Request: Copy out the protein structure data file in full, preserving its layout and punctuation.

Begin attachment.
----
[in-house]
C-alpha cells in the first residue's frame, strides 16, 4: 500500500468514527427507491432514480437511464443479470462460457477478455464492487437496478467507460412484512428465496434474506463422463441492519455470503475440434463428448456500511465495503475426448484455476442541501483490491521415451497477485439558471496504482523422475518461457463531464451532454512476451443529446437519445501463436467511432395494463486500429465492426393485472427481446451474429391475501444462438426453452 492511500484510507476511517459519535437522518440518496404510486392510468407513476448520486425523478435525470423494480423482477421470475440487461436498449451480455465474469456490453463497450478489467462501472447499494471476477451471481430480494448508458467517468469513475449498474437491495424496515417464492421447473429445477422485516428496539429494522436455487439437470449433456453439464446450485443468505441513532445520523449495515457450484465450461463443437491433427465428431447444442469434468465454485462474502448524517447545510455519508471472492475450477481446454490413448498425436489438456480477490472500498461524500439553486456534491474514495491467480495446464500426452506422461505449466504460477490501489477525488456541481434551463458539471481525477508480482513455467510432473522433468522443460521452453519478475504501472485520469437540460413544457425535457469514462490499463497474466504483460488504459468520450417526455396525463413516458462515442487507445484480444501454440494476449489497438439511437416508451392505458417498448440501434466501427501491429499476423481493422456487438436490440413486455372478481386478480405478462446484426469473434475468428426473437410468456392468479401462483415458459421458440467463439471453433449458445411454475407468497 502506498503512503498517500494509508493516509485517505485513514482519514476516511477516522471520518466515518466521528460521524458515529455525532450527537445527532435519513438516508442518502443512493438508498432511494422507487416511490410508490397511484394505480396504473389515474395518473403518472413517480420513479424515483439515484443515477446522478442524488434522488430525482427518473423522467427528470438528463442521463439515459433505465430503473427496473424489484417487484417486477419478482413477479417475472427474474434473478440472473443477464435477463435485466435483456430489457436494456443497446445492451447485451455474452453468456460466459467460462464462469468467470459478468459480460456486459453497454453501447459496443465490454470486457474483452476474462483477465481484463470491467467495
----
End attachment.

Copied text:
[in-house]
C-alpha cells in the first residue's frame, strides 16, 4: 500500500468514527427507491432514480437511464443479470462460457477478455464492487437496478467507460412484512428465496434474506463422463441492519455470503475440434463428448456500511465495503475426448484455476442541501483490491521415451497477485439558471496504482523422475518461457463531464451532454512476451443529446437519445501463436467511432395494463486500429465492426393485472427481446451474429391475501444462438426453452 492511500484510507476511517459519535437522518440518496404510486392510468407513476448520486425523478435525470423494480423482477421470475440487461436498449451480455465474469456490453463497450478489467462501472447499494471476477451471481430480494448508458467517468469513475449498474437491495424496515417464492421447473429445477422485516428496539429494522436455487439437470449433456453439464446450485443468505441513532445520523449495515457450484465450461463443437491433427465428431447444442469434468465454485462474502448524517447545510455519508471472492475450477481446454490413448498425436489438456480477490472500498461524500439553486456534491474514495491467480495446464500426452506422461505449466504460477490501489477525488456541481434551463458539471481525477508480482513455467510432473522433468522443460521452453519478475504501472485520469437540460413544457425535457469514462490499463497474466504483460488504459468520450417526455396525463413516458462515442487507445484480444501454440494476449489497438439511437416508451392505458417498448440501434466501427501491429499476423481493422456487438436490440413486455372478481386478480405478462446484426469473434475468428426473437410468456392468479401462483415458459421458440467463439471453433449458445411454475407468497 502506498503512503498517500494509508493516509485517505485513514482519514476516511477516522471520518466515518466521528460521524458515529455525532450527537445527532435519513438516508442518502443512493438508498432511494422507487416511490410508490397511484394505480396504473389515474395518473403518472413517480420513479424515483439515484443515477446522478442524488434522488430525482427518473423522467427528470438528463442521463439515459433505465430503473427496473424489484417487484417486477419478482413477479417475472427474474434473478440472473443477464435477463435485466435483456430489457436494456443497446445492451447485451455474452453468456460466459467460462464462469468467470459478468459480460456486459453497454453501447459496443465490454470486457474483452476474462483477465481484463470491467467495